By Sarah Ransom
We all make trips to the grocery store. Some of us visit the farmers market, and some just grow their own food in gardens and greenhouses. Living in rural areas, we have a wider variety of options when it comes to food availability. However, just because it’s available doesn’t mean it’s always affordable for the families needing to feed their members.
There are some easy tips to keep in mind when it comes to grocery shopping and trying to stretch your dollars.
•Meal planning is key. Planning out your meals on a weekly basis is helpful. If you get really motivated, you can plan on a monthly basis. If you know what your food budget is for the month, divide that by the weeks, and you will know what financial resources you have to work with to feed your family. As you make your meal plan, be sure to check the sale papers and prepare your meal around what has the best price option for your family. Many groceries stores and retail chains will match sale prices – so be sure to ask.
Look for coupons. While ten cents may not seem like a big deal on its own, when you add it with a bunch of others you can save several dollars, which means significant savings over the course of a month.
•Check prices. There are several ways you can save on pricing outside of coupons. One way to do this is to check between fresh, frozen or canned fruits and vegetables. Choosing canned or frozen fruits and vegetables can help save money during times when fresh foods are not in season. Canned and frozen options have many of the same nutrients and can be found lower costs when foods are not in season. Be sure to check the unit pricing on the foods you are purchasing. Sometimes selecting smaller or larger quantities can be cheaper. Also, do not be afraid to eat the store brand, they are frequently made by the same companies but offered at a much-reduced cost.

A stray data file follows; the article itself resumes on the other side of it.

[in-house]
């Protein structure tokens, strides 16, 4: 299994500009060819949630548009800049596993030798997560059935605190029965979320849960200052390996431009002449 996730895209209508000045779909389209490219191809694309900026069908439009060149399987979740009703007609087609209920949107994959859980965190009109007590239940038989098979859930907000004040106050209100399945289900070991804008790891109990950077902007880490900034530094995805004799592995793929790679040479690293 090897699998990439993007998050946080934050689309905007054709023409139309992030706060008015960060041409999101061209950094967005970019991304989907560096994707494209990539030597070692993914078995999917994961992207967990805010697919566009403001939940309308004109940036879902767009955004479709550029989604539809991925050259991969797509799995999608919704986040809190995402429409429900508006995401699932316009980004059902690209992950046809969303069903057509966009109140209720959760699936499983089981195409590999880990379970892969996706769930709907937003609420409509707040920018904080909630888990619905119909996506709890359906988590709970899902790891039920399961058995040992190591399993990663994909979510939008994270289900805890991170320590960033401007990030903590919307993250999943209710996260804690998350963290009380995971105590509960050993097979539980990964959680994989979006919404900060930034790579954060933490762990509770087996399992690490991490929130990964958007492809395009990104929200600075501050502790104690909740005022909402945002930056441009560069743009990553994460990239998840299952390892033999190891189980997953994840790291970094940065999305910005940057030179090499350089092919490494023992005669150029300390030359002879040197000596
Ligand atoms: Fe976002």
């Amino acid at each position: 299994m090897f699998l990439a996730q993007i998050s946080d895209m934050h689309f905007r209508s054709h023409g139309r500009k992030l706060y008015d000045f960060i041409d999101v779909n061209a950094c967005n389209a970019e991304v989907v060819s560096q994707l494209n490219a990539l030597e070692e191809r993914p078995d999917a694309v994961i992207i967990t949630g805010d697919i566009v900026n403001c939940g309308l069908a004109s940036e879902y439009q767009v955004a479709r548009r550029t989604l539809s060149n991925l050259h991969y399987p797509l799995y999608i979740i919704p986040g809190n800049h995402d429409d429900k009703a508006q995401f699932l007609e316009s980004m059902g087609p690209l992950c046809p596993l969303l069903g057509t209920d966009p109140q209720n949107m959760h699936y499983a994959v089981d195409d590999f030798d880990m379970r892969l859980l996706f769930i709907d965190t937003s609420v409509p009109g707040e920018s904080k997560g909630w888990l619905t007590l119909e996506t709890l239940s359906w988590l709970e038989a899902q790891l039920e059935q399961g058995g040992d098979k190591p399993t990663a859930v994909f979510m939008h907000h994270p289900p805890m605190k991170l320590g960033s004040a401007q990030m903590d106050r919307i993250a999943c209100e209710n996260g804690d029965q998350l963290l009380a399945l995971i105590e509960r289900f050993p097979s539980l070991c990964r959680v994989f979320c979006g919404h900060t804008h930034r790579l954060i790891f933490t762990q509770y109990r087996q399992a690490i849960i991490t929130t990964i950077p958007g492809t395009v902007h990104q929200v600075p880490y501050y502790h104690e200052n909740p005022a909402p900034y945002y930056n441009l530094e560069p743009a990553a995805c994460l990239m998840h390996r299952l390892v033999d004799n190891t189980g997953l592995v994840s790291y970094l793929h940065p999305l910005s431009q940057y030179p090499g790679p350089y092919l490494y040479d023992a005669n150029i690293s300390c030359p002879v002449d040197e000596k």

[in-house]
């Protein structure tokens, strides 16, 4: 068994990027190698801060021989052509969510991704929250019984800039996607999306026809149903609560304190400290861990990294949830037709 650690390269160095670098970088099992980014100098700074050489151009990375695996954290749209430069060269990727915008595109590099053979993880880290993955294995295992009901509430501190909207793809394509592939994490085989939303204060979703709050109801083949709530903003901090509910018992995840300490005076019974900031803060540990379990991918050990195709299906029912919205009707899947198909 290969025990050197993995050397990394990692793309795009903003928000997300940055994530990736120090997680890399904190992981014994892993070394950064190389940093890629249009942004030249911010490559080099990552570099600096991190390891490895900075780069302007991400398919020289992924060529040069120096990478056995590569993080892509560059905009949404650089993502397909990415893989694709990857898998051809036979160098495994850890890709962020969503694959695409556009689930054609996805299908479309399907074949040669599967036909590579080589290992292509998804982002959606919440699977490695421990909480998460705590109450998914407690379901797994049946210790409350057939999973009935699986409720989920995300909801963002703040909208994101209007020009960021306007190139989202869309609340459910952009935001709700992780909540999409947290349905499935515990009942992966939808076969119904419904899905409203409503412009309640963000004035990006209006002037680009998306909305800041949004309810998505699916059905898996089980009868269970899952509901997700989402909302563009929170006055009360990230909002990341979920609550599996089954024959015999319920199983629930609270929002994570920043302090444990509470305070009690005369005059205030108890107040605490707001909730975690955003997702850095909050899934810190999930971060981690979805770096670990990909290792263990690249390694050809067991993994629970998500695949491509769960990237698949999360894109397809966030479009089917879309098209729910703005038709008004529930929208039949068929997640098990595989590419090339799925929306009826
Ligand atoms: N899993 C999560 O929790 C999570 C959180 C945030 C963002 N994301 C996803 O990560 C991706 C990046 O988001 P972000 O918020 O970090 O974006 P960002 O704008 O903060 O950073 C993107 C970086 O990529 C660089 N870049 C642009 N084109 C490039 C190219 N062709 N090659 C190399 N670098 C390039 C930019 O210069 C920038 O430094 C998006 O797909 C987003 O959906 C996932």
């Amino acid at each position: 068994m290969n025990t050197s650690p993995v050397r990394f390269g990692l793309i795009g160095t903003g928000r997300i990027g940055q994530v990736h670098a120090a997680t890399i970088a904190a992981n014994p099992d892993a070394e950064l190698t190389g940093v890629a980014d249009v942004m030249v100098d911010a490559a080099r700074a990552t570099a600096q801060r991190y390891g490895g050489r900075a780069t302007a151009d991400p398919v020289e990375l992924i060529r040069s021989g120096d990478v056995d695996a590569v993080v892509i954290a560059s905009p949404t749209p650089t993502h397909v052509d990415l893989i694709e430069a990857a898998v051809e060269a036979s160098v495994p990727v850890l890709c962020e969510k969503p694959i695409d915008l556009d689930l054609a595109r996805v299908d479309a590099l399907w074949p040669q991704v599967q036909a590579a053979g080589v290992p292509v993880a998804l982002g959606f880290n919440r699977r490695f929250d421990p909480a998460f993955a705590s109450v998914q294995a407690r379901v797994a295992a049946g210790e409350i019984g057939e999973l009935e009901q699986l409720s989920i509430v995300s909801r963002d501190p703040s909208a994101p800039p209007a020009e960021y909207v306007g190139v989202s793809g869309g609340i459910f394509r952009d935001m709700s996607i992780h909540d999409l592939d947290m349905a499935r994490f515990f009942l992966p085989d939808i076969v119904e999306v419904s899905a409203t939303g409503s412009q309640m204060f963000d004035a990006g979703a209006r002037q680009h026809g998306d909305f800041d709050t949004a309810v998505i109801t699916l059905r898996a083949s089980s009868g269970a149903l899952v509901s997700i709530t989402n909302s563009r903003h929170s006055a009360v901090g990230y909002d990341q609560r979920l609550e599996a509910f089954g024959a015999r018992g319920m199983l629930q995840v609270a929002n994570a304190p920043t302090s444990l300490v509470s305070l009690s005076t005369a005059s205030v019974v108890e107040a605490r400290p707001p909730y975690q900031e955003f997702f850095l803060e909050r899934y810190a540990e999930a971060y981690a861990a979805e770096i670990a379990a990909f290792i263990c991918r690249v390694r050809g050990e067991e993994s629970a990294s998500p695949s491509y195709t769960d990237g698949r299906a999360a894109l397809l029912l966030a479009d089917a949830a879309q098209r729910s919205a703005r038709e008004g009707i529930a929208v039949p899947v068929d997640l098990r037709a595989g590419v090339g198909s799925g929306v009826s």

Before shopping, be sure to check your pantry, freezer, and fridge before purchasing new foods. Having a few staple items on hand can help stretch the food you are buying. Beans, rice, and potatoes are just a few things that provide a lot of nutrients while staying on a budget.
Lastly, check into your local resources. The Farmers Markets provide matching SNAP dollars, which can allow you to maximize dollars for some fresh foods. Food banks also help offer some staple items to complete your meals with vital nutrients. Being on a budget doesn’t mean you can’t eat good, well-balanced meals.